I’d tuck my phone, metro card, and a little cash in a zippered pocket inside my diaper bag - no need to bring my whole wallet! We flipped our days around - sometimes I’d hang out on the Capitol lawn first, demonstrate while the kids ran around and played, or sit under a tree and nurse while having conversations with other demonstrators. The set-up of the West Lawn of the Capitol is such that kids can run freely and play while being enclosed by massive stone walls with only two sets of stairs for exit. We all kept an eye on the children as a group, enabling some to get into conversations or walk holding signs, still ensuring that all of the kids are ALWAYS safe and supervised. The police protection at the Capitol rivals that of anywhere else. We always feel very secure there!

Danelle and Colleen ~ Genital Integrity Awareness Week 2011

Some days we’d spend our morning sight-seeing, out at the zoo, at the many Smithsonian museums, at the Botanical Gardens, and one day I even met up with an old high school friend for coffee. Almost all of the attractions in D.C. are FREE. There is no admission to the zoo, museums, or Botanical Gardens. Museums and Gardens are a short walk from the Capitol, and so is the Washington Monument. The zoo is easily traveled to on the Metro and even that is just a few dollars for the trip. If we spent the morning demonstrating, we’d either sight-see in the afternoon or just hang out and relax at the hotel. I didn’t demonstrate every day - we did take a couple days off.

It might seem overwhelming, but once you make the push to get out and do it, you learn how easy it can be to demonstrate with kids. Be prepared, relax and go with the flow. Ask for help if you need it - intact advocates are kind and generous people - we’ll always help those in need!

Danelle, Emily, Lindsey and Kids ~ Genital Integrity Awareness Week 2012



  1. Peggy Zabicki3/02/2013 7:51 PM

    I was glad to see that my son and his wife chose not to circumcize. I worry about the baby boys. When I had my first baby almost 35 years ago, you weren't always given a choice. Caring for the circumcized baby boy is challenging. I felt so sad for my baby boys. Today however, people are so much more informed and have more choices.

    Question - is there actually a need to protest circumcision today? It seems that parents either choose it or they don't. I haven't heard about or talked to any parents these days that were forced or pressured into it.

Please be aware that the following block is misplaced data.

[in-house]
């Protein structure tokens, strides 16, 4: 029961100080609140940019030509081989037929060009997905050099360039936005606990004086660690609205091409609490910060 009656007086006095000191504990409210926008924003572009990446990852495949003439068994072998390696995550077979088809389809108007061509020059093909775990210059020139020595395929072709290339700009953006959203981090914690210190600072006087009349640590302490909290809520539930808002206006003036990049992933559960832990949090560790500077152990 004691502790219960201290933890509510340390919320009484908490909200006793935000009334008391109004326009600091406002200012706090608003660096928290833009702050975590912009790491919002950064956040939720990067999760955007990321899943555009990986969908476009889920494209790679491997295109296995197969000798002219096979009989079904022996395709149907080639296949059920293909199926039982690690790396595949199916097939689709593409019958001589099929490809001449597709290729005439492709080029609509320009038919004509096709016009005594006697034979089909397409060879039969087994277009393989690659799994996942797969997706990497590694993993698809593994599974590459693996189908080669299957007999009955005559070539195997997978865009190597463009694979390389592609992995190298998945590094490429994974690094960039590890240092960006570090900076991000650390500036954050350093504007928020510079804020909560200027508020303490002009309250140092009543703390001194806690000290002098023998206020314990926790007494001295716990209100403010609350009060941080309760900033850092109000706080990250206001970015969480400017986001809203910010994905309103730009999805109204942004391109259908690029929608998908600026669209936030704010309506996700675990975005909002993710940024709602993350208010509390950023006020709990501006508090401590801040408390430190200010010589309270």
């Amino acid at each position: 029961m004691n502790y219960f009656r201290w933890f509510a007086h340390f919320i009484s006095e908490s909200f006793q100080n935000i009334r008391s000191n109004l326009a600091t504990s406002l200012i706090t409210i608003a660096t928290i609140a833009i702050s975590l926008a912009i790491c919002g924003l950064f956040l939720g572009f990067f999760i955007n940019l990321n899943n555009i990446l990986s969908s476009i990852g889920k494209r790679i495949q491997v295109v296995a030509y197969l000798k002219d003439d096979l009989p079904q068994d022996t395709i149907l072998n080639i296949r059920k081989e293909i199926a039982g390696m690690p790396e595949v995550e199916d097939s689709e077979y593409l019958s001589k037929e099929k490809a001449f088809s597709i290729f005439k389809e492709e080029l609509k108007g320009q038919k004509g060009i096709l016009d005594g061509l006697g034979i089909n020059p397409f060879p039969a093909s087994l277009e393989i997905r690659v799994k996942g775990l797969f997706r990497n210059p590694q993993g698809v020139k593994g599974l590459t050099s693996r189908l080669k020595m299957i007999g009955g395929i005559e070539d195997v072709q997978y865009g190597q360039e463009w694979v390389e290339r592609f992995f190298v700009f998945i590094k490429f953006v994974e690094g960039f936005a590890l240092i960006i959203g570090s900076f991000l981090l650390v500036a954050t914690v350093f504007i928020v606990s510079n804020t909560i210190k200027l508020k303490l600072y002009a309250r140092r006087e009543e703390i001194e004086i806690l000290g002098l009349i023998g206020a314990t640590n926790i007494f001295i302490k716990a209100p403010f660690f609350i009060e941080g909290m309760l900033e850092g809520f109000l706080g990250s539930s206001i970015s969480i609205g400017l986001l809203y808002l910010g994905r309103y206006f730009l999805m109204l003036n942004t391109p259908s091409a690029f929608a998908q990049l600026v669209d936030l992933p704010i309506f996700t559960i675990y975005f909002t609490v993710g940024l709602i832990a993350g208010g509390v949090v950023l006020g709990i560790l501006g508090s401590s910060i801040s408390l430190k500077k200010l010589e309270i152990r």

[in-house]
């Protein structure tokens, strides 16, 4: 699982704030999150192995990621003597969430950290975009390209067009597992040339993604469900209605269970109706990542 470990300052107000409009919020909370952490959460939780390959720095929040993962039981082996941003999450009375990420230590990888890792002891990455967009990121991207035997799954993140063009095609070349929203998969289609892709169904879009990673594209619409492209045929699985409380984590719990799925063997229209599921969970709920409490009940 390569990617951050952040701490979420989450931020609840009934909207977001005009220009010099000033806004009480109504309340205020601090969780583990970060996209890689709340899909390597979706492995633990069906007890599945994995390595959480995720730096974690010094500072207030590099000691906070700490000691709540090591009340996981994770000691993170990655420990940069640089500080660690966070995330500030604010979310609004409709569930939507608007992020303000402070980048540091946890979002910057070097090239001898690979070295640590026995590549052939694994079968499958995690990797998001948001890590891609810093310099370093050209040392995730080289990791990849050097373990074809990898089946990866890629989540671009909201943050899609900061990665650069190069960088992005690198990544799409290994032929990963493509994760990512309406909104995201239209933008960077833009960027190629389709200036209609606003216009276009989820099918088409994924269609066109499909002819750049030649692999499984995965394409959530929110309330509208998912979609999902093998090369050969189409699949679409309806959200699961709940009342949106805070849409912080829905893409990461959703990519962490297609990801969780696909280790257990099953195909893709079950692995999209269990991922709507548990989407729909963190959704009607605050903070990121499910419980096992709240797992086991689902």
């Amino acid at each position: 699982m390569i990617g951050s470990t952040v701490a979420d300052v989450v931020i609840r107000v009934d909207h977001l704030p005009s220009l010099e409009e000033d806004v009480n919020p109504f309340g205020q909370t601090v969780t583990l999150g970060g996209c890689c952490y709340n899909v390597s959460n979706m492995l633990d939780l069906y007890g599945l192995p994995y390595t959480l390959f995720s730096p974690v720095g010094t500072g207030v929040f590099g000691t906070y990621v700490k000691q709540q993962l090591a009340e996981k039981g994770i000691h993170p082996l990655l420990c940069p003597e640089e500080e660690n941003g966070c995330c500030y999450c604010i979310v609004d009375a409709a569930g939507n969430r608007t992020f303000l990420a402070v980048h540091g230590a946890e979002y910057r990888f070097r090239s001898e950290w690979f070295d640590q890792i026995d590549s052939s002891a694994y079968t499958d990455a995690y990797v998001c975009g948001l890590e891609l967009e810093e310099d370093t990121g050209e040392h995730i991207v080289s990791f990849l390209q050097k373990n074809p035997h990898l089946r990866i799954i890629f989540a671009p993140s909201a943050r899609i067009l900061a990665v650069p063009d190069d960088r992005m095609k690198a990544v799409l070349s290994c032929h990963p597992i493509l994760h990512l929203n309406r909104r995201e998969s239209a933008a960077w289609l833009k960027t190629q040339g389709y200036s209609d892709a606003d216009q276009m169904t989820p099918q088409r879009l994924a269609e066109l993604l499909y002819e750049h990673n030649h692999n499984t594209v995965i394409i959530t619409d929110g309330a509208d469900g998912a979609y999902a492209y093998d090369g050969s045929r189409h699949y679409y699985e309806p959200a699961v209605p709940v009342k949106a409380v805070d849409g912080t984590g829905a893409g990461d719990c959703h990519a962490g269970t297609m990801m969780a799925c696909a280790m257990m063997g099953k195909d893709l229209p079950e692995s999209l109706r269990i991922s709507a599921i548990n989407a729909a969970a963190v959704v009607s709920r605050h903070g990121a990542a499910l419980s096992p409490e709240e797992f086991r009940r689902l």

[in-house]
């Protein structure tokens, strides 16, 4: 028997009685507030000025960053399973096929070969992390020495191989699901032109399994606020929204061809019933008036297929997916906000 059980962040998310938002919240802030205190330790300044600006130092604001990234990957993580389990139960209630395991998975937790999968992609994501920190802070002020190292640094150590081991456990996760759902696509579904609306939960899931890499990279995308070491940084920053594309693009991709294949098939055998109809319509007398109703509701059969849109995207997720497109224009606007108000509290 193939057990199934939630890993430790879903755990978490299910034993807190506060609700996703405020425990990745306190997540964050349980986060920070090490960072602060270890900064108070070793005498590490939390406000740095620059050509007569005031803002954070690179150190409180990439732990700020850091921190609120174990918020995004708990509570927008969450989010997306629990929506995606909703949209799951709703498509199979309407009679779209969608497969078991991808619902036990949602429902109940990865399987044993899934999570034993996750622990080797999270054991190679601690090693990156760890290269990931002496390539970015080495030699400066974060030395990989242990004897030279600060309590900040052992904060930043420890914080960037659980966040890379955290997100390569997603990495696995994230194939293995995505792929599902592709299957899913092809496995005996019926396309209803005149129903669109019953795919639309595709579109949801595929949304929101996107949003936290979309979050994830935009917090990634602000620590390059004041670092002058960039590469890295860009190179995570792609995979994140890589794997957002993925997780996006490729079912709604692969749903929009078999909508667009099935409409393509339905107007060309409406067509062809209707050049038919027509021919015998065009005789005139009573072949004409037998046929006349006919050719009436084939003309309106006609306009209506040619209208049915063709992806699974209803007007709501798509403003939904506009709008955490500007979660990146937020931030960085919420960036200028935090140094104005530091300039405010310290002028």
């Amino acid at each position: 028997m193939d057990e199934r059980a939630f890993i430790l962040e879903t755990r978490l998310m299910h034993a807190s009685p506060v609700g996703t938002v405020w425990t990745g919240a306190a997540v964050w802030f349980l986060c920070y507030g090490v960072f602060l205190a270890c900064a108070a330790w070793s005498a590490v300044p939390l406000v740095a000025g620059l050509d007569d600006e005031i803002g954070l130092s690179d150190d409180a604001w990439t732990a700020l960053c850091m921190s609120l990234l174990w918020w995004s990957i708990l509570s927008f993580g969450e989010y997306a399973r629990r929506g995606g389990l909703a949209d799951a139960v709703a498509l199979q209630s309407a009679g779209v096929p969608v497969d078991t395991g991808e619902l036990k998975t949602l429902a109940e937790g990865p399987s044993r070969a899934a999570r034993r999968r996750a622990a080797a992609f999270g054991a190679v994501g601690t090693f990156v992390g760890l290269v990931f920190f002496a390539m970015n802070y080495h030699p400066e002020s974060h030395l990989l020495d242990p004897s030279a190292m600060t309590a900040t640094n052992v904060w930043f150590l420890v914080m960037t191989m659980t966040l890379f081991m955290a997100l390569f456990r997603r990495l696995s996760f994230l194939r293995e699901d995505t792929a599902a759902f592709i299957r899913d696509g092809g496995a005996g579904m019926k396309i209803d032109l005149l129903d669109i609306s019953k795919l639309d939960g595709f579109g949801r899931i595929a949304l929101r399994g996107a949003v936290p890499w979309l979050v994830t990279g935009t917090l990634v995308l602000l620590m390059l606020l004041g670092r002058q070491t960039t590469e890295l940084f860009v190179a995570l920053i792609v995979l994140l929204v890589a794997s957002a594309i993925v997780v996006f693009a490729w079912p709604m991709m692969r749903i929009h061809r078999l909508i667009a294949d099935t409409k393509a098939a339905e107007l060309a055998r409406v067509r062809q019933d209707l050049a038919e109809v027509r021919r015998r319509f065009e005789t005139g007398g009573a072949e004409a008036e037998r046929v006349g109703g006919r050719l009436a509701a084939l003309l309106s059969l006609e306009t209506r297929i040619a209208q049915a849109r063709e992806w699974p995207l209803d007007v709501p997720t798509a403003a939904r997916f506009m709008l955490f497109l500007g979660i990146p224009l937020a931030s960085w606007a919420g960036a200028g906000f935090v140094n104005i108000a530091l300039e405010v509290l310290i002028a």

2. roger desmoulins3/05/2013 1:20 PM

    A young American woman, standing on the Mall, holds a sign defiantly proclaiming


    She does this even though she is a single mother of 3 children. For two years now, I have noticed her steely resolve. Her name is Emily Kirsch.

    People, America is changing.

  3. roger desmoulins3/05/2013 1:39 PM

    RIC by default is, I gather, gone from USA maternity wards. Many mothers report that they were pressured to circumcise last century. There are almost no reports of that nature arising from births this century.

    Most doctors no longer browbeat mothers into circumcising their newborn sons. But American medical schools still don't teach the truth. American pediatric urologists still won't reveal how much of their case load stems from RIC problems. In August 2012, the AAP gave its seal of approval to a report filled with flawed logic, and cherry picking. A gang of public health academics, centered on the Bloomberg School at Johns Hopkins University, publishes paper after paper wrongly arguing that routine circumcision is a valid public health measure, not just in the AIDS belt of Africa, but in middle class USA. A sexologist as progressive as Dr Marty Klein cannot see that RIC is antisexual, and that intact men have been a stigmatized American sexual minority. Jesse Bering, whose domestic gay partner is an intact Latino, yells on and on in print about how RIC is an alleged public health slam dunk. Prof. Brian Morris in Australia, who teaches in a medical school but is not a doctor, publishes article after article, often with American coauthors, arguing in a sinister fashion that RIC is wonderful. Dr Morris simply refuses to entertain the possibility that RIC can be sexually damaging, especially after age 40 or 50. Hanging over all this is a vast common sense FAIL.

    America needs to see that many intactivists are everyday mothers of childbearing age. They are NOT just gay men with an agenda, or men angry about having undergone RIC. This is why we need mothers, wearing their babies, carrying signs defiantly proclaiming things like


    People, you cannot imagine how radical that sounds to a baby boom midwestern like myself, who grew up in the heart of the Empire of the Bald Penis, in a social environment where the words circumcision and foreskin were never spoken, even in bawdy male-only talk in high school and college. In the maternity wards of last century, every baby boy got the chop, but nobody dared talk about it.